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Sunday, April 3, 2011

Have you ever been in a foreign city when a bomb went off? I have.

There's apparently some unrest in Northern Ireland, which has me a bit restless as a result since I'm planning to fly over in T-minus five months.
Rodney Aldrich, who has spent a decent amount of time in the religiously-torn country, reported in his blog that the first killing since March 2009 occurred on Saturday when a 25-year-old policeman (described as a Catholic) was a casualty of a bomb booby-trap.
The Record's lucky to have Rodney, who I've spoken with myself on a few occasions, as a blogger since he really is a good authority on the N. Ireland topic.
Coincidentally, I just interviewed two teachers from Northern Ireland this past week, one was from near the area where my friend's wedding will take place and the other from the county near the Giant's Causeway which I plan to visit hopefully not while a severe conflict is brewing and manifesting in the country. I might re-interview these teachers about this possible IRA attack.
Though, if these incidents continue, it would not be the first time I was at a location during a bombing.
I was just "reminiscing" with my dad about when I received a travel enrichment grant from my alma mater to study the ancient city of Troy. (Ten points to anyone who knows where the ancient city of Troy actually is. Two hints: it's not in Greece and not in New York's Capital District.)
Through the grant (which was a decent chunk of change and I am still very grateful for the donation and the opportunity to this day), I was to travel from London where I was already studying abroad to Istanbul. I would then meet up with a tour group and see various parts of the country - including Hisarlik and Mount Ida near Canakkale which is where excavations continue to this day of the remains of Troy. They've found about nine layers of the legendary city and it is believed that layer seven is when the Homeric Trojan War took place mainly because of the city walls found from that time period, around 1,200 B.C.
Normally with these grants the school frowns upon using a tour company since the main purpose is to really absorb the culture and research your topic (mine, being an English major, was to compare the findings at the site with the classic books about Troy). They made an exception in this case mainly due to the Nov. 2003 bombings in Istanbul. Actually, for a while, I was not even sure if I would still be going due to the travel warnings. But I went. Needless to say, my parents were a little...ok, very...worried. I did my study abroad from Jan. 2004 to May 2004. (Also, during this time the March 2004 Madrid bombing occured which almost affected some of my fellow study abroaders, but that's a whole other blog entry.) My plan after was to fly to Istanbul, spend 10 days in Turkey, and then make my way from Eurasia back to Europe where I would travel via bus, ship, and train through the continent mainly using a Eurorail pass. (All told, I went to about 20 countries in two months but, again, that's another story.) I've been on a lot of planes but I still vividly remember the four-hour trip from London to Istanbul. I think the best way to describe how I was feeling was anxious. On the outside, I was trying to put on the facade that I was fine but deep down that was anything but true. It was probably partially because I was about to start a long trip where I would be traveling alone and I really did not know what to expect. If I were to be given the same opportunity now, I don't know if my 28-year-old self would have the kahunas that my 21-year-old self had. But the other reason I was worried was because I was going into a mainly Muslim country (my first visited Muslim country, even if it is secular) and protests of the U.S/Britain involvement in the Middle East had reached a climax. This included targeting British HSBC banks. My bank. I remember waking up on my third day in Istanbul to news that there was a "small" bombing (if these things can ever be small) across town from where I was staying. I made a point not to visit HSBC banks for the remainder of my trip in Turkey. Aside from that "small" scare, I had the time of my life in Turkey and I still believe it is a very misunderstood country. It has been denied entry into the European Union for years for reasons which I believe mainly stem from mistakes made on the part of small sects of the population(which would have been like not letting Germany into the EU because of their Nazi heritage) and because of its Islamic ties even though Turkey has one of the richest histories in Christianity. The house where Mary (ya know, that dude Jesus' *cough* virgin mother) was purportedly born is in Turkey, as are some of the very first Catholic churches which at the time had to be hidden in caves and grottos for fear of persecution.I've since developed an affinity with Turkey that I'm not sure I share as much with the other countries I visited that year. And, like Turkey, I believe Northern Ireland is misunderstood as well since it's hard to see through the IRA bombings, the killings, and the bloody past to see the beautiful country that it is. I'm looking forward to discovering as much of its history, bloody or otherwise, and experience its culture upon my visit in September. I have a feeling there might be a confluence of my current and my 21-year-old selves since I very well might need that same courage I had back then and combine it with knowledge I've gained since.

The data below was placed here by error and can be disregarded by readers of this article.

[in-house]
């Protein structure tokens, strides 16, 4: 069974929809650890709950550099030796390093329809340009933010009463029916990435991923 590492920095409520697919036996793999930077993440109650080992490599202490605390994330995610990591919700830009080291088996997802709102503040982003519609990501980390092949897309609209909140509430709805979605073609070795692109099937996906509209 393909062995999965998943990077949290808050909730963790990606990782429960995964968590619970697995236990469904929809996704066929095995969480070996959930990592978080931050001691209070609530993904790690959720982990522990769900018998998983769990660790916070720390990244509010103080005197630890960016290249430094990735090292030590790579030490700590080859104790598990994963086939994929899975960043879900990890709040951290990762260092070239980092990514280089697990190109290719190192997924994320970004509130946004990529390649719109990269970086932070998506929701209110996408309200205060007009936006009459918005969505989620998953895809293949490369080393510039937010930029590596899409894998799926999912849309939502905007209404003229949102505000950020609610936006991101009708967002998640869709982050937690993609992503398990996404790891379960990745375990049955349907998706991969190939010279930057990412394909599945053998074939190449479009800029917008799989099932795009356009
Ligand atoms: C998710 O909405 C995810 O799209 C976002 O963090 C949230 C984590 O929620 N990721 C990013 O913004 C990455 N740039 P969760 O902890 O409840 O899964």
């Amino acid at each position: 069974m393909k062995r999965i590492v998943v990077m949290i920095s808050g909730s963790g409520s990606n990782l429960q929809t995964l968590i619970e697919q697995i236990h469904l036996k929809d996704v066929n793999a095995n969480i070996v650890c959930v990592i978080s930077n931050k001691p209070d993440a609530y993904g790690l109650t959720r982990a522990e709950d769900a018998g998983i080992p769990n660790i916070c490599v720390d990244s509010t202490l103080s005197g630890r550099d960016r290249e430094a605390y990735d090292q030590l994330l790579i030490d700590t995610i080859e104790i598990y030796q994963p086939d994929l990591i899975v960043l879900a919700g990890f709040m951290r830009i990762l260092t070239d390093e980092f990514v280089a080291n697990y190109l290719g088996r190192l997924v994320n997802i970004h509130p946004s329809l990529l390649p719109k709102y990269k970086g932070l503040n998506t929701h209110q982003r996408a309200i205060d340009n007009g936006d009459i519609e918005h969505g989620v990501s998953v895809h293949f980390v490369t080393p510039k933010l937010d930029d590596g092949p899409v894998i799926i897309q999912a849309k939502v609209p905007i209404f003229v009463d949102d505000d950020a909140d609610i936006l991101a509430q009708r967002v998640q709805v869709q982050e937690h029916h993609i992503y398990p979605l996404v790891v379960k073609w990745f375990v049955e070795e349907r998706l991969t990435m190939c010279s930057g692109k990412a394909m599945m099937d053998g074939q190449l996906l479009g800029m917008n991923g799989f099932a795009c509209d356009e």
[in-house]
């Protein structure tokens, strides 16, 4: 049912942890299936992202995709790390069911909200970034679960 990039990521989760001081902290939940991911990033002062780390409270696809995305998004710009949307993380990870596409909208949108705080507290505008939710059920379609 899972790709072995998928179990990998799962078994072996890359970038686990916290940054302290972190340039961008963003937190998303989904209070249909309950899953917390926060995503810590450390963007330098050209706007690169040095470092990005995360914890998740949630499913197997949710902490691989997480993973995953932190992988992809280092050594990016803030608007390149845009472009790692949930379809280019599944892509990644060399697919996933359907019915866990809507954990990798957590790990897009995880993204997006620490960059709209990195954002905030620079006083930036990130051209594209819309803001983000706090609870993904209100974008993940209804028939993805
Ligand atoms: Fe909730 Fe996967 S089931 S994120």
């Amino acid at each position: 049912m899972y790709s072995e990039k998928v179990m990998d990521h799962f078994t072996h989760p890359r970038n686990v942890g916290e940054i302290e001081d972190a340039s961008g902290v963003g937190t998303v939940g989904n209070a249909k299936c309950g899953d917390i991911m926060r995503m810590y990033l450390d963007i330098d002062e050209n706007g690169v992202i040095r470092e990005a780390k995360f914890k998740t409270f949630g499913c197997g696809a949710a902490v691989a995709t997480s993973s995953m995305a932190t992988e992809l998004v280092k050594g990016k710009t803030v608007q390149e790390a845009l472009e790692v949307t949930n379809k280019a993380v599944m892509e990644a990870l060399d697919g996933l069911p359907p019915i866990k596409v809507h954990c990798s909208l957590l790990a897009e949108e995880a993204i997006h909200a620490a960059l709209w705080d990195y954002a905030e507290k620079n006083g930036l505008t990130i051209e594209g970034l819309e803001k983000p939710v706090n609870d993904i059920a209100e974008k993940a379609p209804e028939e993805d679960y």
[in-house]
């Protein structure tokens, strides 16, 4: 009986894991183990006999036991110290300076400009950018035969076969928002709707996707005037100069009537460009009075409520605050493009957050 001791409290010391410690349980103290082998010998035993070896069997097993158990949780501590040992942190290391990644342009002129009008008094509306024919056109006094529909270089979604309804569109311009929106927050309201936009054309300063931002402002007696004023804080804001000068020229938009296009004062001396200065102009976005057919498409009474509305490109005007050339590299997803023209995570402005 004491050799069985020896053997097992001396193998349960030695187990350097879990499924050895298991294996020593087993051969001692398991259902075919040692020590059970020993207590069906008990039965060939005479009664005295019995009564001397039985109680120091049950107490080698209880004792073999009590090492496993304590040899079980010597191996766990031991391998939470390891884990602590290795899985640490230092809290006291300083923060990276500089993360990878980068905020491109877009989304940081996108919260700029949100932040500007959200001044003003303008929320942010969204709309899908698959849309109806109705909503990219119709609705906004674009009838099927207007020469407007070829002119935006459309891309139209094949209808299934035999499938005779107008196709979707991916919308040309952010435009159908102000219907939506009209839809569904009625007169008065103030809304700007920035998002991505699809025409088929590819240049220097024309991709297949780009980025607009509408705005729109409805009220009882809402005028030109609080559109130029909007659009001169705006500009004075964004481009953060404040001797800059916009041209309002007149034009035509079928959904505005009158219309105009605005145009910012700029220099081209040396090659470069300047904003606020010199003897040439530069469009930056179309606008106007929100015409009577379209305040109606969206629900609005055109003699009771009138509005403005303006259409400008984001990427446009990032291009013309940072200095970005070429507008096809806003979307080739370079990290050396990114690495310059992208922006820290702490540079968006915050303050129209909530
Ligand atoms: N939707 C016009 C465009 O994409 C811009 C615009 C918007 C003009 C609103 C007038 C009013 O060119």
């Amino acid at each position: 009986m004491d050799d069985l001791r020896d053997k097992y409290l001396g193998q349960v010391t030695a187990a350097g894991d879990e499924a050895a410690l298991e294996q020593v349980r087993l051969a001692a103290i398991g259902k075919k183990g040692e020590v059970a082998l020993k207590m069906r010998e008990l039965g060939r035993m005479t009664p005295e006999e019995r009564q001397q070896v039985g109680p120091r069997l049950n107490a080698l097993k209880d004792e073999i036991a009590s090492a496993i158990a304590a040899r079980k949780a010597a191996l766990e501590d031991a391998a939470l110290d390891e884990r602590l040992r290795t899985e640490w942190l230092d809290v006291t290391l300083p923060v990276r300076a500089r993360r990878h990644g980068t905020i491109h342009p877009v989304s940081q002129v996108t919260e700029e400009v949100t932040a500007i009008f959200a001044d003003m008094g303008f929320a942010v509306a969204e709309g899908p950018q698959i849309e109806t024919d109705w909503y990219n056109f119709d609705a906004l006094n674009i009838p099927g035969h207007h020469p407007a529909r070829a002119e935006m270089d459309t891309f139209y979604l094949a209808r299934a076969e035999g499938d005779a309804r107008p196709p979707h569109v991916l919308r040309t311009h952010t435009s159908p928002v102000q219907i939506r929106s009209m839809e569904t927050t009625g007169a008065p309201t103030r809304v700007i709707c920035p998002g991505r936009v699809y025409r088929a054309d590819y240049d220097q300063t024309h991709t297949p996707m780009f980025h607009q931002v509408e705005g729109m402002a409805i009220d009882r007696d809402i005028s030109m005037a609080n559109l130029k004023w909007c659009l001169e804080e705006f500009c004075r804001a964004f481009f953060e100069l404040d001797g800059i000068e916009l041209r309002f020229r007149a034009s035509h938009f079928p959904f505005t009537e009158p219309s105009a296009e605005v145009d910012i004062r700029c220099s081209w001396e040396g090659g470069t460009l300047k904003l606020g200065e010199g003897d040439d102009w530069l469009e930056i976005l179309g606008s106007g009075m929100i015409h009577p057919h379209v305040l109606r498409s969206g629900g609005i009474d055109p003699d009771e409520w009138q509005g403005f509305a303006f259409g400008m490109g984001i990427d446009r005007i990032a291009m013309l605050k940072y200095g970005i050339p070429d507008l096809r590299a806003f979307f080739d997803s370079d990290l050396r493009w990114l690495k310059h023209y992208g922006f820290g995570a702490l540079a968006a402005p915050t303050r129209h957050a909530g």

posted by Danielle Sanzone at


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